Nanotechnology: Towards achieving Food Security and Preservation

Nanotechnology: Towards achieving Food Security and Preservation

CEFTER Complex

Representative of the Governing Council on the Board of CEFTER, Mrs Sarah Amahson, presenting an Award of Appreciation to Professor Johnson O. Onah while Professor Omudu, the Deputy Vice-Chancellor Academic and Professor Daniel Adezwa look on.


Centre for Food Technology and Research CEFTER, Benue State University may take the lead in nanotechnology research to manage post-harvest losses and solve food security issues in Nigeria and the sub-region.

CEFTER leadership in Nanotechnology research is possible if Benue State University heeds the appeal by Professor Johnson Ogoda Onah, to consider expanding the activities of CEFTER to cover research in Nanotechnology as one of improved technologies for food preservation and management.

Professor Onah, a Professor of Pharmaceutical and Medicinal Chemistry, University of Jos made the appeal recently at a Special Public Lecture organized by CEFTER titled “Post-Harvest Management of Foods from Nanotechnology perspective” held at College of Health Sciences Auditorium, Benue State University Makurdi.

According to Professor Onah, “Nano Technology innovation is the new thing in town because of its sophistry, adaptability and cost-effectiveness”. He pointed out that currently, there is no institution that he is aware that is engaged in research in nanotechnology in Nigeria even though the principles have all been denied from existing knowledge of Chemistry, Physics and engineering.

He emphasized that the simple logic behind food preservation, which is the first step in food management is to extend the shelf life of the product. The history of food preservation and the numerous techniques employed according to him have evolved over the years because of the need to conserve resources and control waste.

He however stressed that “the application of nanotechnology to food industry is relatively recent and it is growing extremely rapidly. The pre and post-harvest issues surrounding agricultural produce is being addressed by this new technique with staggering results if this technology is initiated in Nigeria just like India, the issue of food security can be addressed within a decade or two inspite of the climatic conditions. Professor further maintained that “with nanotechnology, the shelf life of foods can be increased several folds, the quality and quantity can tremendously be improved upon; storage and equitable distribution can be achieved economically”.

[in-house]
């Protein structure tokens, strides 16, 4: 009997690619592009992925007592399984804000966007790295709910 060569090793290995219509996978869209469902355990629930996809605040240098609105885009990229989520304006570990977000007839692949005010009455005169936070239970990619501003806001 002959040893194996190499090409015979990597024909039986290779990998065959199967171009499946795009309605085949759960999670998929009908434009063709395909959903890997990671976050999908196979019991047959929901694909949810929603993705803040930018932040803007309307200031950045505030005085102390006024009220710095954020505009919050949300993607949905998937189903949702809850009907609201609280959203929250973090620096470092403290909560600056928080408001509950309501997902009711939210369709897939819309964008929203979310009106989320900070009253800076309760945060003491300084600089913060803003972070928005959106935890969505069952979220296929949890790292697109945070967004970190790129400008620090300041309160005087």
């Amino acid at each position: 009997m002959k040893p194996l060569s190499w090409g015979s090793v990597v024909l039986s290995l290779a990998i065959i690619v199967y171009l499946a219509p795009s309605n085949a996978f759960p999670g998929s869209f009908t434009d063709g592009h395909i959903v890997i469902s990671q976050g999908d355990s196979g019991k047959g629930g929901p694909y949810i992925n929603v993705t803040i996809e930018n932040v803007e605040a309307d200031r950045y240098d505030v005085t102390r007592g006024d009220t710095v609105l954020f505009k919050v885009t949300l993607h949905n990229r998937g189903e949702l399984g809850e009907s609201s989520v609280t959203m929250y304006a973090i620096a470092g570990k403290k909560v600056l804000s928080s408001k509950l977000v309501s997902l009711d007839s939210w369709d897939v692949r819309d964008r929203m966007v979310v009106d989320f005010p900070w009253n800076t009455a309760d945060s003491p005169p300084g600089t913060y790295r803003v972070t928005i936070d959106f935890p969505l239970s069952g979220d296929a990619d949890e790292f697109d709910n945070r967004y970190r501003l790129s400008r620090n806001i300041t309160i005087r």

He was of the opinion that for a developing country like Nigeria, the need for nanotechnology research for agriculture purpose cannot be over emphasized because of its suitability for rural peasant farmers who constitute 60 to 70% of Nigeria’s farming population. Considering the country’s desire to attain food security ever increasing population and pressure from climatic changes, “the time for Nigerians to get involved with nanotechnology research generally is now”.

He outlined some of the benefits of nanotechnology as adding greater efficiency Agricultural activities; improving food and nutritional quality; and leading to fabrication of devices that can easily detect contaminants like chemical and microbiological agents.

According to Professor Onah, nanotechnology has performed wonderfully as regards food preservation, processing, packaging, storage, distribution and delivery but advised that, as applied to agricultural and food management, CEFTER should limit it to their practical activities because innovation is the basic principle.